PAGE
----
Travelers TuneBy Shoutaro Takahashi
Shang Shang Typhoon
Shang Shang Typhoon's Emi Shirasaki encounters the "King of Tohoku"
This issue features travel tips and hometown secrets from the lead singer of Shang Shang Typhoon, Emi Shirasaki.
They pull influences from throughout Asia, Okinawa, and mainland Japan, then mash them up into a delightfully unmistakable and unique melody. The fresh sounds seem to cross borders, but the originality is something truly “Japanese.”
Shang Shang Typhoon’s scheduling takes on the same “free” style, evident when the band toured Tohoku (northern mainland Japan), not to do live shows, but rather to experience Tohoku’s “Big Four” of festivals - Aomori’s “Nebuta,” Hirosaki’s “Neputa,” Sendai’s “Tanabata,” and the “Kantou” festival of Akita.
“That was the first time I had been to Nishimonai, and I was so taken aback by how unique and graceful their bon odori (traditional Bon Festival dance) is,” commented Emi in her intentionally thick Tohoku dialect. Nishimonai is a small town nestled in the southern portion of Akita Prefecture and lies only some fifty kilometers from her hometown of Sakata in the prefecture of Yamagata.
“I was born and raised in Tohoku, but to tell the truth I’m not that familiar with the area,” Emi continued. “Tohoku usually conjures up ‘dark’ and ‘dreary’ images, and in that respect the bon odori of Nishimonai is certainly the ‘King of Tohoku.’”
The mention of their land as “dark” and “dreary” grinds in the face of most from the Tohoku region, admittedly, me being one of them. However, Ms. Shirasaki, in her delight for the many idiosyncrasies of the Tohoku region, considers those characteristics to be a big plus.
The ladies at the festival all wear patchwork-style, light summer kimono and don a braided, split hat to cover their faces. The soft light from the lanterns only shines bright enough to reveal the eyes, lending even more of a visual aid to Tohoku’s “dark” image.
“In the darkness of the night the only things visible are the pure whites of the hands and nape of the neck - quite an erotic scene. (laughter) Because you can’t see faces, the Japanese imagination runs wild with thoughts of hidden eroticism,” goads Emi.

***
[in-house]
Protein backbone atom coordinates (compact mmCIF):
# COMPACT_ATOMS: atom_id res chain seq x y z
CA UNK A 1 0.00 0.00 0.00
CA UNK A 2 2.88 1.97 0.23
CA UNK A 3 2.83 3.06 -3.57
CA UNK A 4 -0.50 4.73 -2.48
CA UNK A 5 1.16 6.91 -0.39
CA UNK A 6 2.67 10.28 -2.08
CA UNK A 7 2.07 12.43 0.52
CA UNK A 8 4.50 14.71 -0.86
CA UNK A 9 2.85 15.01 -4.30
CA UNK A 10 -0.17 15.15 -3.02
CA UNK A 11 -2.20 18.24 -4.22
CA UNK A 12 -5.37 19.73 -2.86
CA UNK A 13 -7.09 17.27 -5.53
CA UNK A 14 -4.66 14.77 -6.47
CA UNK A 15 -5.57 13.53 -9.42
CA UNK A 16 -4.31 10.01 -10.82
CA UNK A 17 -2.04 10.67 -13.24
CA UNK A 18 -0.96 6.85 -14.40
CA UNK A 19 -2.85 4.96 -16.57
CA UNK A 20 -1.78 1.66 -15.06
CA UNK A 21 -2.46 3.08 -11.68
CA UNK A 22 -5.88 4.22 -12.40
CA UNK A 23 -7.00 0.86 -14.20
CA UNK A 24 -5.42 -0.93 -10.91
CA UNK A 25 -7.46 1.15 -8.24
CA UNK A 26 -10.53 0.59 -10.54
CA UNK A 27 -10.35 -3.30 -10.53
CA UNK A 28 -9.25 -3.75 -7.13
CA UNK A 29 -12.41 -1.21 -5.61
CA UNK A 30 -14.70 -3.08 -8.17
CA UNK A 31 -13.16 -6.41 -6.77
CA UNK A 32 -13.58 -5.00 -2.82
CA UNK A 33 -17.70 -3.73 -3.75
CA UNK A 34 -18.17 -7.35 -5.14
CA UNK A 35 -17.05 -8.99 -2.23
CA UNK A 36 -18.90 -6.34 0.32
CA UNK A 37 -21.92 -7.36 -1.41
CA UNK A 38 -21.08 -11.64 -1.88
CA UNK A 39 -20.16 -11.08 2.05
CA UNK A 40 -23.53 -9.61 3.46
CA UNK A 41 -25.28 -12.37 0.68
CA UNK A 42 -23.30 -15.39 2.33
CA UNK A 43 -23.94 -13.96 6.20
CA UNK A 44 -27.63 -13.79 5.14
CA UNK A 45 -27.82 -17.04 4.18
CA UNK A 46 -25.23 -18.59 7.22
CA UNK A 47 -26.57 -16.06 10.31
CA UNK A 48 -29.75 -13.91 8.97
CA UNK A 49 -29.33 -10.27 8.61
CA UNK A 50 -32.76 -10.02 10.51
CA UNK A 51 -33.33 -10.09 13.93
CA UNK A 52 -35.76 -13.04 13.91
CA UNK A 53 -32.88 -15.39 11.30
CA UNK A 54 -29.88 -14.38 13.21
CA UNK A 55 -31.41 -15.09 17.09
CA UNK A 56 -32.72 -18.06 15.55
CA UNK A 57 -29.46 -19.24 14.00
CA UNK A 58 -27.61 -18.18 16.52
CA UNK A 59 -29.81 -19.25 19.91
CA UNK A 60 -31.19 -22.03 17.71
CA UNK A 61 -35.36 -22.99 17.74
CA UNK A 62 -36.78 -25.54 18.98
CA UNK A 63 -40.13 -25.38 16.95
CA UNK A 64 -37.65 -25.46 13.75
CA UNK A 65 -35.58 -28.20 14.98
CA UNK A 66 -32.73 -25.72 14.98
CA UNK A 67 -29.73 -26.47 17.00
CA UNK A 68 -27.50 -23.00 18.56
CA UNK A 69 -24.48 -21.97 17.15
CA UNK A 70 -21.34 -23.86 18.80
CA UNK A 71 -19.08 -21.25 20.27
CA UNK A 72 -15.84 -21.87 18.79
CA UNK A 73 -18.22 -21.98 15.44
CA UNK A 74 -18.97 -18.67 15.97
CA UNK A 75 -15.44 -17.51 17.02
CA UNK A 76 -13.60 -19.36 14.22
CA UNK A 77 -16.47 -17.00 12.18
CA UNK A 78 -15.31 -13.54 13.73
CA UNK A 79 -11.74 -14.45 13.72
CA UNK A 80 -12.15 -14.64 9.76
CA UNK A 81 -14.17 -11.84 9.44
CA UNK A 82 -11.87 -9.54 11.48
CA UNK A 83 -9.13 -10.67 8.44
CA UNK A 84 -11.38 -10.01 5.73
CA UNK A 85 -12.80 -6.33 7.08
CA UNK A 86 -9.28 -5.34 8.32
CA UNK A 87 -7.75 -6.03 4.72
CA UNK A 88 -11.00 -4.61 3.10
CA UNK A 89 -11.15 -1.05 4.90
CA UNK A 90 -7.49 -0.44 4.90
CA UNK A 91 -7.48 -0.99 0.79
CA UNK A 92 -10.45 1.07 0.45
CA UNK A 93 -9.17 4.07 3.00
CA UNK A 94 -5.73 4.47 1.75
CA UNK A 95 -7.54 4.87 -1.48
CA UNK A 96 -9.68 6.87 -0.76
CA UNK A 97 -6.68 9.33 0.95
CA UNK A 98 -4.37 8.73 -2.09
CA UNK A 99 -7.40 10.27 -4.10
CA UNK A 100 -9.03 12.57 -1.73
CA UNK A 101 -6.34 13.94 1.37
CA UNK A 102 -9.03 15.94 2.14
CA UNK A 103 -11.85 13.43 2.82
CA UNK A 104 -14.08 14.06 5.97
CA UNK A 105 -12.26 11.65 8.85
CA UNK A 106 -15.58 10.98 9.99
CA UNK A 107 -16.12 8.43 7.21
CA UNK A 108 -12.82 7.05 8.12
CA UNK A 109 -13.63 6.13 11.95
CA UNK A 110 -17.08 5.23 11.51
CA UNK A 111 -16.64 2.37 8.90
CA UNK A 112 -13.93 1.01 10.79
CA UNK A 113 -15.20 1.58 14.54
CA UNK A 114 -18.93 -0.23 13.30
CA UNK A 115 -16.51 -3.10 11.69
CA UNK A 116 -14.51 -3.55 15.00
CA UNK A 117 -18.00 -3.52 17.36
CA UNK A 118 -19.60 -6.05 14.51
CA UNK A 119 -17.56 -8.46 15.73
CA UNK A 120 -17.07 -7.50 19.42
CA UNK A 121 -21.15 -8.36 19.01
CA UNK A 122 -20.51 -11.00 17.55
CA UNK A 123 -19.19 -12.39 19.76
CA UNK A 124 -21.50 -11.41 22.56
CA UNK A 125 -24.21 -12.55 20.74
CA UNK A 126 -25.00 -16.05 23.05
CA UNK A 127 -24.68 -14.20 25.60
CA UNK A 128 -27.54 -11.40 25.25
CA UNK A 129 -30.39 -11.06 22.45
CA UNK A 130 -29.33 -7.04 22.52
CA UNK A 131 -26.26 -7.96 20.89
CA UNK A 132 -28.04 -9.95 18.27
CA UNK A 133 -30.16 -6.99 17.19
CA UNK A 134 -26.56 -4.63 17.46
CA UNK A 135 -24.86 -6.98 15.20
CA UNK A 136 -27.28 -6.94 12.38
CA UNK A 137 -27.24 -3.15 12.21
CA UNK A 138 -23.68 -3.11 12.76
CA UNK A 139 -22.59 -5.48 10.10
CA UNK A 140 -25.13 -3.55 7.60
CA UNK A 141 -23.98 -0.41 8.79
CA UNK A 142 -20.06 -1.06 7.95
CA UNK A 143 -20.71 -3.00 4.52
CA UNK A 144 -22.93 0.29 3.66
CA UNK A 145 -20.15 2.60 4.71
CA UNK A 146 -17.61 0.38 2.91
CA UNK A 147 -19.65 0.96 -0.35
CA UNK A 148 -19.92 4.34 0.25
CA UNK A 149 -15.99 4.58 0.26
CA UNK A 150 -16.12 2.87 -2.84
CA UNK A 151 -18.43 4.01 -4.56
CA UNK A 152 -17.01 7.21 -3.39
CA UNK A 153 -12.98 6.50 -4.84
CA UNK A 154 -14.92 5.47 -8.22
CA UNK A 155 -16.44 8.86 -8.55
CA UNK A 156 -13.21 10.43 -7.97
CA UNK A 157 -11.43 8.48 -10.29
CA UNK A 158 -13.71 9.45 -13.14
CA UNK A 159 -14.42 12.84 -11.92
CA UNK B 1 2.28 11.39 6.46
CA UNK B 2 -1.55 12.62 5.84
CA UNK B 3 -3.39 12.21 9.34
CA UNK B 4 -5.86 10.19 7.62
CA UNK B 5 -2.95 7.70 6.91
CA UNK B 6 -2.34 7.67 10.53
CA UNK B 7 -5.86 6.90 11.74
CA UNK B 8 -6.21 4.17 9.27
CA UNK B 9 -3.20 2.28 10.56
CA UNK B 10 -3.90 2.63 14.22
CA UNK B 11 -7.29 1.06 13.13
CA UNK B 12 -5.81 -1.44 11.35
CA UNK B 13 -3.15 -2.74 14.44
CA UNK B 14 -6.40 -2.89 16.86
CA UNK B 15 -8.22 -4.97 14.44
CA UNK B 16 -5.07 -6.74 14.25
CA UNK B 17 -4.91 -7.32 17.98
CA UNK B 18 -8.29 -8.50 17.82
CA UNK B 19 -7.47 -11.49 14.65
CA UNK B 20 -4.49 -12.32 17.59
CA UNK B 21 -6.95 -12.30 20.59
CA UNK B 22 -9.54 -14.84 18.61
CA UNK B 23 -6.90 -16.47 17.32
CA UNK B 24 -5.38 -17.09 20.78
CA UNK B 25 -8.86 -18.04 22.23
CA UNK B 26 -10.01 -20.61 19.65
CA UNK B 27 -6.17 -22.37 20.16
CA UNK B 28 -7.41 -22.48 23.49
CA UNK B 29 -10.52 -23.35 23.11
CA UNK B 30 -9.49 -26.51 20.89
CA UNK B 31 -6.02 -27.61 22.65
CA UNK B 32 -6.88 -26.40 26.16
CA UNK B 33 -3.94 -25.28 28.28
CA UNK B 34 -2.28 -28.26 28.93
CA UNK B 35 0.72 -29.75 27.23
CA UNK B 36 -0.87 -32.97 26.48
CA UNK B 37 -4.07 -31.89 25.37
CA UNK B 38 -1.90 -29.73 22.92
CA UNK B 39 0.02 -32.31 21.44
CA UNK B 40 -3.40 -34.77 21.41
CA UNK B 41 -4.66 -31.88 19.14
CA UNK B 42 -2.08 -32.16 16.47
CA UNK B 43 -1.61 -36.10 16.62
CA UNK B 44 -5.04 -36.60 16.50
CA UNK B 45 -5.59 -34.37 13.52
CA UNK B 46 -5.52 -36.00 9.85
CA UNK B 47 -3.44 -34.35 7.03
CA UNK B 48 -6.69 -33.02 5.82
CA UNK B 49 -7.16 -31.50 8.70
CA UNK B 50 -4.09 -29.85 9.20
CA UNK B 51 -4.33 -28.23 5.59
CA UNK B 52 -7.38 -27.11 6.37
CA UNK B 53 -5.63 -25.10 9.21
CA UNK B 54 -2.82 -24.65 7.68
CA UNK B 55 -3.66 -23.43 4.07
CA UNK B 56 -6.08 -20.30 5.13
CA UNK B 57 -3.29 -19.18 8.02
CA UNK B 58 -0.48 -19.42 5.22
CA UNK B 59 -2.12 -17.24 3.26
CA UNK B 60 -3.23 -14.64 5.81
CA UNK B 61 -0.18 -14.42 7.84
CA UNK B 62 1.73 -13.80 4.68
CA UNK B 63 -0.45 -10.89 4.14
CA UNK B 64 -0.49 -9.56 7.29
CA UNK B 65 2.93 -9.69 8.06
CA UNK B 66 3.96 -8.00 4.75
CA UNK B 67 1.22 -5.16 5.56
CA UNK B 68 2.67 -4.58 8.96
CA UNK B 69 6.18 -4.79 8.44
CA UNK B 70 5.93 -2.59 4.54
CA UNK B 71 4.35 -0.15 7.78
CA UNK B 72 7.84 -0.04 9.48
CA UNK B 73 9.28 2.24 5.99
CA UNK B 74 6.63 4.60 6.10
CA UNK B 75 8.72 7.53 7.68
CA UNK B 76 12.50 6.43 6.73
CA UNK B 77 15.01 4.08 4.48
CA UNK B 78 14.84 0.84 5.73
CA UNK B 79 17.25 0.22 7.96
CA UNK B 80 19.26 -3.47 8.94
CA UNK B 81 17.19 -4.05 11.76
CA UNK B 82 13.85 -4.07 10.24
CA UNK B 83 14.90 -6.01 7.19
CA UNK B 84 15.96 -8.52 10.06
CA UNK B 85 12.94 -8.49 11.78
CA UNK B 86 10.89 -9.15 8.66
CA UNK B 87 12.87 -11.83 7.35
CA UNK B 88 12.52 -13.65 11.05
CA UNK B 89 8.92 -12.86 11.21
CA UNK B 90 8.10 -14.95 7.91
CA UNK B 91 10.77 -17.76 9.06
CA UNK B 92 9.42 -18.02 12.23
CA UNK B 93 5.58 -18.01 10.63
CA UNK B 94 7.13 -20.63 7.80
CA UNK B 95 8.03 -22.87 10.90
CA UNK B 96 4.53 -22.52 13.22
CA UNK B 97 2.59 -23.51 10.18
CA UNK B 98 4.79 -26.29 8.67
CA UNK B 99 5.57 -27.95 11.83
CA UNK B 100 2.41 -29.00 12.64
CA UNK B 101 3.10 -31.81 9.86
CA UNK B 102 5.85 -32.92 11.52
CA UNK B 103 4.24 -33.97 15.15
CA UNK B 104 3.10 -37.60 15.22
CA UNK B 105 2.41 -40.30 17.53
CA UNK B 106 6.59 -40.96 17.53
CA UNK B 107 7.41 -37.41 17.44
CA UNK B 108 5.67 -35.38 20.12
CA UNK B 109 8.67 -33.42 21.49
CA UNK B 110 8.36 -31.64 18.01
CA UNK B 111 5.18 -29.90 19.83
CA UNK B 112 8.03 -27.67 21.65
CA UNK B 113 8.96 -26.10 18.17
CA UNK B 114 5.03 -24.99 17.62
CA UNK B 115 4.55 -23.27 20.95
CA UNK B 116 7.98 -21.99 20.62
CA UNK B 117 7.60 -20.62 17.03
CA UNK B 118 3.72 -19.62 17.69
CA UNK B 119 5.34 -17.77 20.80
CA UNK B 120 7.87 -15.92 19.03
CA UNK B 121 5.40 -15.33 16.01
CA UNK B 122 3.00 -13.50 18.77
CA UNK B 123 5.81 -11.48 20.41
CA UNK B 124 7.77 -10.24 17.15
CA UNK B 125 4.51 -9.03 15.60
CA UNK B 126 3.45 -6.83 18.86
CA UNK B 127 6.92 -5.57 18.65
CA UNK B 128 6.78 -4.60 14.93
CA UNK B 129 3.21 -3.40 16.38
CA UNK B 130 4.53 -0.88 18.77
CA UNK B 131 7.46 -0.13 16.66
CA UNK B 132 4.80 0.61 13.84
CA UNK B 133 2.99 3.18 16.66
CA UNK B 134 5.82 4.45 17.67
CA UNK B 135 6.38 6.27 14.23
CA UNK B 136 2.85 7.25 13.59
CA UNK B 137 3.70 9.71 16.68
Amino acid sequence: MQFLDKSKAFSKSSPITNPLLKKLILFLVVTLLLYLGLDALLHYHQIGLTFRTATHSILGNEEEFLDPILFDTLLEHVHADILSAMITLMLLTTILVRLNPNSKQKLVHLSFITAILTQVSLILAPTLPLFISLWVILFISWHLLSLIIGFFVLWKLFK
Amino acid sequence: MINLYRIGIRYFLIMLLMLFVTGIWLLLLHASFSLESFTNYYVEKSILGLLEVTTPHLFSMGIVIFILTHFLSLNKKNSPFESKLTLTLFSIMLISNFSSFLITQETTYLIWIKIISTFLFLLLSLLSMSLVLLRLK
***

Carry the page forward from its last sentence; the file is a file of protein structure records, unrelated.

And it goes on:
The bon odori of Nishimonai is full of sweeping movements and is quite complicated, with an erotic sense flowing from the finger tips of the female dancers. Men who hear this usually get riled up with a desire to see things in person. “But after the event you see the faces of the dancers,” explains Emi, “and, you’re like ‘What the?! It’s some wrinkled old lady?!’”
Other members of Shang Shang Typhoon have taken inspiration from the dance, not just only in the steps and movements, but also in incorporating some of the taiko (traditional Japanese drum) and fue (traditional Japanese flute) patterns into their music. Of course, the typically “dreary” Tohoku style takes on the much “brighter” form one would expect from a Shang Shang Typhoon tune. The depth of Tohoku, mixed with the blustering style of Shang Shang Typhoon - quite a combination.
“But, wait,” continued Emi, “There’s even more ‘King of Tohoku’ places to be found!”
Well, if that’s the case, we’ll just have to continue this conversation in the next issue. Look forward to more tantalizing tales from Ms. Shirasaki in the February issue.
Shang Shang Typhoon’s New Wax and Shirazaki’s Musical Roots
Shang Shang Typhoon
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